Over the past few years, design thinking has quickly gained momentum in the business world. Some of the world’s leading brands—the likes of Apple, Google, HBO, Samsung, World Bank, and General Electric—have embraced design thinking as a means of optimizing product innovation. At its core, design thinking is a methodology for creative problem solving. In stark contrast to analytical thinking, which involves the breaking down of ideas, design thinking involves the building up of ideas.
While design thinking has firmly implanted itself across product development teams, it has not secured a stronghold across sales teams—yet. Characterized by routinized activities, traditional sales methodologies tend to be at odds with the iterative methodology that underpins design thinking.
Times are changing. The sales cycle is becoming increasingly complex and customers are demanding a more personalized experience. If you’re a sales rep, you know you need to up your game and become more innovative. Sales teams are recognizing the value of incorporating a design thinking approach into their daily activities. Salesforce’s sales team, for example, has embraced design thinking in its sales discovery process and has realized a 100% increase in revenue growth as a result. It’s time sales teams more broadly recognize the value of design thinking.
The Hasso Plattner Institute of Design at Stanford University, commonly known as the d.school, is a premier design thinking institute that has birthed such gems as The Pulse News Reader, a news aggregator that has inked a position in Apple’s App Hall of Fame. The d.school’s five-stage model of design thinking is directly applicable to sales teams:
Empathy is at the core of design thinking. Empathy involves both a cognitive dimension—an ability to look at a situation from another person’s perspective—as well as an affective dimenion—an ability to relate to relate to a person and develop an emotional bond with them.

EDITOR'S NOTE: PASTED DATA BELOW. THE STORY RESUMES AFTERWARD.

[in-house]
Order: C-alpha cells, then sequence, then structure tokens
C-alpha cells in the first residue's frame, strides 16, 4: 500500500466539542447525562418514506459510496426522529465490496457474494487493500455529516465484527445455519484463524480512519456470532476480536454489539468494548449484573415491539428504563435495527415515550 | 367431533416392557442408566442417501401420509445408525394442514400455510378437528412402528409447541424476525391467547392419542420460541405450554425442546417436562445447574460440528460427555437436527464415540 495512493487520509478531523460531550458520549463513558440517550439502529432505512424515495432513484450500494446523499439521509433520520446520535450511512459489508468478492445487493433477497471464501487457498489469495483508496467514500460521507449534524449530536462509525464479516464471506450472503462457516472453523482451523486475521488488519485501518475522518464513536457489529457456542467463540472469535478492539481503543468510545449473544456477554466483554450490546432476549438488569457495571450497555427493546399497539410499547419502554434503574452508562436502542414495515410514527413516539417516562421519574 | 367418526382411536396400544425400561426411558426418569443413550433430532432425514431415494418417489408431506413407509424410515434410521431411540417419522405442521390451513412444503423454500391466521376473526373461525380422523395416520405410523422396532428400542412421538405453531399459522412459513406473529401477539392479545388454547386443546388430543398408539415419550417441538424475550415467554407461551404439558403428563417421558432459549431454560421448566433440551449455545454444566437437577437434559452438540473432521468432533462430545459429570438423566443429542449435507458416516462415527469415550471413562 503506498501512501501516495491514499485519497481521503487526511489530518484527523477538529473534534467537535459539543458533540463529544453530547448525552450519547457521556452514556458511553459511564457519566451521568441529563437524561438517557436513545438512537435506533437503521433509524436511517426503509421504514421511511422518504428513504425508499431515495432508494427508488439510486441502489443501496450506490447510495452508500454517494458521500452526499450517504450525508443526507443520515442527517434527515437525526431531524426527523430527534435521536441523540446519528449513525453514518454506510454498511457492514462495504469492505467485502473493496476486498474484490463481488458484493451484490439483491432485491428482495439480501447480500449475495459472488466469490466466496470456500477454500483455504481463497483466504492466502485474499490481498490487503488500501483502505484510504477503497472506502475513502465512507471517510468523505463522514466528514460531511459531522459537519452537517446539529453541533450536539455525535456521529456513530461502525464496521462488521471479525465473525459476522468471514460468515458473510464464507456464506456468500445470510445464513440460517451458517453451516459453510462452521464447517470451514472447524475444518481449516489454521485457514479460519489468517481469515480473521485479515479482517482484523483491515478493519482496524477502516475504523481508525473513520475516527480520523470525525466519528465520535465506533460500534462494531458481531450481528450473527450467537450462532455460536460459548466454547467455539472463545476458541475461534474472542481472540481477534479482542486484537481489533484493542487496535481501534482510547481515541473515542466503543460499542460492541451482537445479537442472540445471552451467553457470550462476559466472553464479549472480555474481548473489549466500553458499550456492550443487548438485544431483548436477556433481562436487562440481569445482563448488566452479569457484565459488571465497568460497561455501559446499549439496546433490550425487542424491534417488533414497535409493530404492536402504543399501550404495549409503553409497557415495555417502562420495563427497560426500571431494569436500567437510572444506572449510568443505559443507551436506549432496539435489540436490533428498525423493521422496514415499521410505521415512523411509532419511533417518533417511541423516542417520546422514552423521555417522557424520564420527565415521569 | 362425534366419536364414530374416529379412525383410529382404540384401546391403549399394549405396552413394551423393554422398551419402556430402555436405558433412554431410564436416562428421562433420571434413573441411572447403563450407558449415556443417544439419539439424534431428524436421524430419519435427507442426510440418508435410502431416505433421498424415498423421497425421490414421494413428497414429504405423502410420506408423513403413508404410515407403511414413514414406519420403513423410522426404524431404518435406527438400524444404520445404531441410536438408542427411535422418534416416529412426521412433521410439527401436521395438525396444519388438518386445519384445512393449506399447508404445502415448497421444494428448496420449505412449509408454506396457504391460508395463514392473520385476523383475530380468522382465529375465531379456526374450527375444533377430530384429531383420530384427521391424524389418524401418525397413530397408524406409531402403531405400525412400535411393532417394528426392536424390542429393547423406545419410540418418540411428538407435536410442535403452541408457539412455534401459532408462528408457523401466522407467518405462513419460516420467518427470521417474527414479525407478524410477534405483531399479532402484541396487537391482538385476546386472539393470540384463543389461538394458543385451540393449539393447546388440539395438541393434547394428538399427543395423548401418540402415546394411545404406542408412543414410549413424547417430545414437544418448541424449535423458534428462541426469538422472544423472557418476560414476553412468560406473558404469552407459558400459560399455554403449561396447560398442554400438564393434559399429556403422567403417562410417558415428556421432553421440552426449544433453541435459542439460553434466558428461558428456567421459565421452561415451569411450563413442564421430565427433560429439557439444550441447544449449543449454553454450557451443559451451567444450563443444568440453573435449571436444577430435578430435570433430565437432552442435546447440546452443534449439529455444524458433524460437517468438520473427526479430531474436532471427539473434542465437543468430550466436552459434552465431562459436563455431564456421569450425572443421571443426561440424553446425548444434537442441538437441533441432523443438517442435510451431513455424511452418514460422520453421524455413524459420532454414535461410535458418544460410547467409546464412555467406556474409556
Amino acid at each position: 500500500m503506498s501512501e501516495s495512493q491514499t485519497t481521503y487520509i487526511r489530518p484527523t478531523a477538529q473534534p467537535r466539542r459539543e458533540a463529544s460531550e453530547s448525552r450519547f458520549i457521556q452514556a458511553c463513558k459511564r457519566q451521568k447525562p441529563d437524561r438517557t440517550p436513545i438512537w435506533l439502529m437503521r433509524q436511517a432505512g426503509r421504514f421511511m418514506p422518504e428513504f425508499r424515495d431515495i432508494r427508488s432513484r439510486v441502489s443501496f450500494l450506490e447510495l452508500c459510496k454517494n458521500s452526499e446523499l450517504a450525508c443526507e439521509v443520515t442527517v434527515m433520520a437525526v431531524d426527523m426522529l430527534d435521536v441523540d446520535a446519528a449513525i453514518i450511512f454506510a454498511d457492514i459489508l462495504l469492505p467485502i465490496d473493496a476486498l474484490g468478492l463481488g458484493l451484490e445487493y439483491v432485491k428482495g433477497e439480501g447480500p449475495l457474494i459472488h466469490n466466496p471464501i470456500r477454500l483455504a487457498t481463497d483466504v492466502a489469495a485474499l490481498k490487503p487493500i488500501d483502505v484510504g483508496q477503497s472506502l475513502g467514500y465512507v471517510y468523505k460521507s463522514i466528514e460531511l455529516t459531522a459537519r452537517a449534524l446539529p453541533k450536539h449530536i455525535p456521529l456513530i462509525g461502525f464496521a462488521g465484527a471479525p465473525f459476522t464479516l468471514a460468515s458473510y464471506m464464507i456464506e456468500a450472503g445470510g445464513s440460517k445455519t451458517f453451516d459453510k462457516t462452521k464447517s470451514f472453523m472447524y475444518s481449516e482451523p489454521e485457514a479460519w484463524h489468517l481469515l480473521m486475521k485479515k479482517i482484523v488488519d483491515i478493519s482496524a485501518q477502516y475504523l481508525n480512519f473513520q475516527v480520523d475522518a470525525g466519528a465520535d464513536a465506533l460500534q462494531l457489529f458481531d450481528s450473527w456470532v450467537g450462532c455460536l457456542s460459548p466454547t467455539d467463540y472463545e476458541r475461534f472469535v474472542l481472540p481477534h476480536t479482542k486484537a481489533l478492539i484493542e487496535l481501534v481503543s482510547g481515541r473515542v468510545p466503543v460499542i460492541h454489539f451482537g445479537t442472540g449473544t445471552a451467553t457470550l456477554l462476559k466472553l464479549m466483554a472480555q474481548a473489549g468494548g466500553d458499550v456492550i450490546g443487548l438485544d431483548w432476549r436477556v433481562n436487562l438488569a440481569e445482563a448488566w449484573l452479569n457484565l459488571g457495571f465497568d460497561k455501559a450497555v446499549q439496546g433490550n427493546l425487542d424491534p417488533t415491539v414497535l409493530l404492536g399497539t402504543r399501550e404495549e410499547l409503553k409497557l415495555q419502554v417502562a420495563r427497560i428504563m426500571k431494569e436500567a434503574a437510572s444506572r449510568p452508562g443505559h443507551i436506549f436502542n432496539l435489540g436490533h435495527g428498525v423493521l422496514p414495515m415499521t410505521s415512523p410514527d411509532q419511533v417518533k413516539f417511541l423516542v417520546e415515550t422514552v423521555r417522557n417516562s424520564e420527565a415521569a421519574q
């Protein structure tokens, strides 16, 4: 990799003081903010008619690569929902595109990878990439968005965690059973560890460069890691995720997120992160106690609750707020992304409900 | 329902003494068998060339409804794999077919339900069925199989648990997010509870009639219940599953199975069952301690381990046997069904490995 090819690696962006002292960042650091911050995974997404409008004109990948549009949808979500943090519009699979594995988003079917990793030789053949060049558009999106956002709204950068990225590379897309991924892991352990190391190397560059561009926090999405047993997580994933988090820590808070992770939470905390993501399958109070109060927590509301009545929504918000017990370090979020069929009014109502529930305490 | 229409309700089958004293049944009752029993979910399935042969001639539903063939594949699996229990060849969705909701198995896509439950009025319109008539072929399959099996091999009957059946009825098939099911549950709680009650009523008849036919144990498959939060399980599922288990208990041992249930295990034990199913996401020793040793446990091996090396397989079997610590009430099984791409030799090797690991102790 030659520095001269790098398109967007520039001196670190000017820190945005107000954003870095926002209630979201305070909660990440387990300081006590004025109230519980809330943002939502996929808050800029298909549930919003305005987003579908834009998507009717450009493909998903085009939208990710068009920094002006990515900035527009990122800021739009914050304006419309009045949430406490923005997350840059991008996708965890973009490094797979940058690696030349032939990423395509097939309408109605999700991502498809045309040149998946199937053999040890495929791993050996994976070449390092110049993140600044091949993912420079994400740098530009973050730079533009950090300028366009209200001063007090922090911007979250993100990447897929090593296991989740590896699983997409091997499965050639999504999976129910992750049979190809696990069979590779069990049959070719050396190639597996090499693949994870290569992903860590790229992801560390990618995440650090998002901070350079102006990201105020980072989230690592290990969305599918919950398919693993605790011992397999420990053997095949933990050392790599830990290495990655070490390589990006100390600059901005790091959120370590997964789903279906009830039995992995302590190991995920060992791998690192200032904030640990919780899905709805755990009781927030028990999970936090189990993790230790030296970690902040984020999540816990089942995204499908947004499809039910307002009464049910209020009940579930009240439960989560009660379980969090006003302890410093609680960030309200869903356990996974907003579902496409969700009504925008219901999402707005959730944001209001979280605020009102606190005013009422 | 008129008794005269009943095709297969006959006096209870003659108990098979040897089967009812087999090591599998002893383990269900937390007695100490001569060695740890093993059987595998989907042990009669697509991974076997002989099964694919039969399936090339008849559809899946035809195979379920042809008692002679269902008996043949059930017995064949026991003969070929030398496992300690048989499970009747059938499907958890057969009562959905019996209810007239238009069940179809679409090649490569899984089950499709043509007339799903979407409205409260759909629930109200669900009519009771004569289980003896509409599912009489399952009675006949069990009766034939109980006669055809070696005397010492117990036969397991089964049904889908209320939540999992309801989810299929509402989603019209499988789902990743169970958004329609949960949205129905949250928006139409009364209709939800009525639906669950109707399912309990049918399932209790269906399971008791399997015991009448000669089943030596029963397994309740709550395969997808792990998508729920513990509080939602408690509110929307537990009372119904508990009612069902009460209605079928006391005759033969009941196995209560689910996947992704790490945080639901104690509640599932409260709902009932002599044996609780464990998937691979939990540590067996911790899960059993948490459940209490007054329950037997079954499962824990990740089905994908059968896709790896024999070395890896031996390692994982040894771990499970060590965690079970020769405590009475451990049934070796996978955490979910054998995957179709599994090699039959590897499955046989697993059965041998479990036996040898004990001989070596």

The importance of empathy in sales cannot be overstated. Empathy is a key predictor of sales success. A groundbreaking study published in The Journal of Marketing Theory and Practice found that there is a strong positive relationship between empathy and a buyer’s level of trust, as well as his/her level of satisfaction. In our current sales landscape where a mere 3% of buyers trust reps—the only professions with less credibility include car sales, politics, and lobbying— seller trust is in short supply and high demand.
Empathy is especially valuable in the sales process because it encourages information sharing. Research has found that, according to buyers, the number one way for salespeople to create a positive sales experience is to listen to their needs. When we’re armed with so much information and data and a slew of AI and machine learning solutions, it’s easy to assume we know everything about the buyer. It’s important to first step inside the shoes of your customers and listen to what really matters to them and what is top-of-mind.
The objective of the define stage is to craft a problem statement or, in design thinking speak, a point of view. So often salespeople define the problem before developing an empathetic understanding of a buyer’s needs. The result is solution selling. Solution selling has long past its expiration date. At least 50% of sales reps’ prospects are not good fits for their offering. Only by defining the buyer’s problem can salespeople determine whether there is a lucrative fit.